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At this point it becomes relevant to discuss the possibility
of a Christian interpretation of history within the scheme
of things which is now in question.

What we begin with is a form of historical scholarship
restricted to a realm of tangible things, things which
are to be established from concrete kinds of evidence.
It is necessary to make inferences from the evidence and
to have insights into personality, but the inferences and
the insights belong to the same limited realm; they
are, so to speak, very near to earth. In fact, we should
expect them to be generally communicable, indeed to
be ratified by a certain consensus of opinion, before the
result could be accepted as a part of scholarship. In
all this we may feel that we are studying the ways of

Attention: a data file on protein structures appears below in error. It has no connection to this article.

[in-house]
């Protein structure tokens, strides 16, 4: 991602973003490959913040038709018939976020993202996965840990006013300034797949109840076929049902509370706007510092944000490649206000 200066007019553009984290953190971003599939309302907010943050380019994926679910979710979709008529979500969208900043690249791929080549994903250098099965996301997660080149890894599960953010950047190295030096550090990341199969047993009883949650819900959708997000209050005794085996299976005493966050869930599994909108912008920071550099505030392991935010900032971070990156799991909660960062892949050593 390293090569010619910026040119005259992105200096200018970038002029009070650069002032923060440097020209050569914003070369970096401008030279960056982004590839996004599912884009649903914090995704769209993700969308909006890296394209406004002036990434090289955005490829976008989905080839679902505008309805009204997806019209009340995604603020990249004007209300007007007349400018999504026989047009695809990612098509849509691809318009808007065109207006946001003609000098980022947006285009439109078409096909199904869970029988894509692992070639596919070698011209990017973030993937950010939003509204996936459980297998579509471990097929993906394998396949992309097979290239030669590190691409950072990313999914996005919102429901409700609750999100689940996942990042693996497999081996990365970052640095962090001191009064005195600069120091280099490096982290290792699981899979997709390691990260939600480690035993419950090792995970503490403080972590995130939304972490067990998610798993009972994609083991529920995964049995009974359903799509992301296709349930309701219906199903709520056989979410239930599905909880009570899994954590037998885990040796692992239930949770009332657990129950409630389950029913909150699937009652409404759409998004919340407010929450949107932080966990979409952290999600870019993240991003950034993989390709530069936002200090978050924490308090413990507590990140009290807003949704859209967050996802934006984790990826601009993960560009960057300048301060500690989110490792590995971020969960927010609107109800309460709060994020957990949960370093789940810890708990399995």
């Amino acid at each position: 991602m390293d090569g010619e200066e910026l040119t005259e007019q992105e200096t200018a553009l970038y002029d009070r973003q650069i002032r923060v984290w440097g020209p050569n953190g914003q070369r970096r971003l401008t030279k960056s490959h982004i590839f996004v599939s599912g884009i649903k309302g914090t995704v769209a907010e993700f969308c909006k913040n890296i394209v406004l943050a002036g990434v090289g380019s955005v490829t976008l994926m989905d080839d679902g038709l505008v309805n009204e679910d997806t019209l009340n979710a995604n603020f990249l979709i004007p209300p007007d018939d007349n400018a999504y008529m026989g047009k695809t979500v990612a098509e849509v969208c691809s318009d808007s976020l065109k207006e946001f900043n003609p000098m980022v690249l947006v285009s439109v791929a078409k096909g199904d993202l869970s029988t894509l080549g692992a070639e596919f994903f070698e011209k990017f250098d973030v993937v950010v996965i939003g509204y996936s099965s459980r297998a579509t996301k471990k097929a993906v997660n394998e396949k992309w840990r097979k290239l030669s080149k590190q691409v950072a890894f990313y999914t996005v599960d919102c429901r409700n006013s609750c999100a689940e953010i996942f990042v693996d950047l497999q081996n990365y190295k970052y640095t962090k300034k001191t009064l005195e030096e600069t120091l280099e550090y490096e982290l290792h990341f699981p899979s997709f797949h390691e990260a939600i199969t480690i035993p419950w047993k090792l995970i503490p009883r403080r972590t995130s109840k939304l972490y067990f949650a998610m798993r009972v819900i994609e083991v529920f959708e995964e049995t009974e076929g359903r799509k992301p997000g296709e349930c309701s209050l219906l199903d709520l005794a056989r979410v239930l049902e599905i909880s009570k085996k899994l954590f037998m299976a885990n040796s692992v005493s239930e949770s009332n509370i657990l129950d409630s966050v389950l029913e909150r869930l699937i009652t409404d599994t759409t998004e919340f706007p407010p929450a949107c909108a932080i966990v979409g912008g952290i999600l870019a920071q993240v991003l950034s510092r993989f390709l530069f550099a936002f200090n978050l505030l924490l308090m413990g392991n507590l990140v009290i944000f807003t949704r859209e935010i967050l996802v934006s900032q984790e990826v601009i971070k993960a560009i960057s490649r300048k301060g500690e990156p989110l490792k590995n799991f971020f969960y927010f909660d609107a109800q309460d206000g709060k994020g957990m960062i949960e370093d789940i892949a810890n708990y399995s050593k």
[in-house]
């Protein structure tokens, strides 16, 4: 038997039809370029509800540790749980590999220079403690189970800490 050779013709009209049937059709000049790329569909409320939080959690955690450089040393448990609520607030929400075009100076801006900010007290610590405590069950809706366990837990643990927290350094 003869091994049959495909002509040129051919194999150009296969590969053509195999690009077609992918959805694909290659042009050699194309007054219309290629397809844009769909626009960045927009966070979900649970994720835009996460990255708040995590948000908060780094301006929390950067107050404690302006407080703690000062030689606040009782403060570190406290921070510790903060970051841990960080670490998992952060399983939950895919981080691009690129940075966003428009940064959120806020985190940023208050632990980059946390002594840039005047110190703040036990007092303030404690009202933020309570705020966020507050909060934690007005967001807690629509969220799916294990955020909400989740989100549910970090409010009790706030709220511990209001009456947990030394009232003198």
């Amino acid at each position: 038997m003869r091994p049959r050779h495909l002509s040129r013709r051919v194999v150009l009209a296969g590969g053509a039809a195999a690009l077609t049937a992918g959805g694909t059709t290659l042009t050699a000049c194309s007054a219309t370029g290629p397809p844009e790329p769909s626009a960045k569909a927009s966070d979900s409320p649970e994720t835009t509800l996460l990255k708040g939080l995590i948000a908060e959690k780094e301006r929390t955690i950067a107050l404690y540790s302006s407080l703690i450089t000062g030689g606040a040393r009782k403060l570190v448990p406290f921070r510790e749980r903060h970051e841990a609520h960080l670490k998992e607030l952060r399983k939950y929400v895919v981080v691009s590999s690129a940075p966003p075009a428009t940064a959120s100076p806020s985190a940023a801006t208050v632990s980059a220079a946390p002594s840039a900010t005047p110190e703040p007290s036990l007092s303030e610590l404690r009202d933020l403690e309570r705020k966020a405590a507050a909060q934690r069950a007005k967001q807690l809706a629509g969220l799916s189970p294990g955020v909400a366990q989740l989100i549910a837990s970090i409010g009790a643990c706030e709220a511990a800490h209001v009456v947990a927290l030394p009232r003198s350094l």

Providence, but we cannot say that we have demon-
strated the existence of ProvidenceŚwe cannot say:
" Here is evidence that ought to be sufficient to convince
any neutral person". When we have reconstructed
the past all that we have obtained is a picture of life
as it must appear to any person living in the world;
except that, whereas an individual only sees his three-
score years and ten of it, he can now extend his vision
and recognise certain long-term processes and tendencies.

If in Hfe a man has accepted the Christian view of
things, he will run these values throughout the whole
story of the past, and, taking the very basis of narrative
which historical scholarship has provided, he may see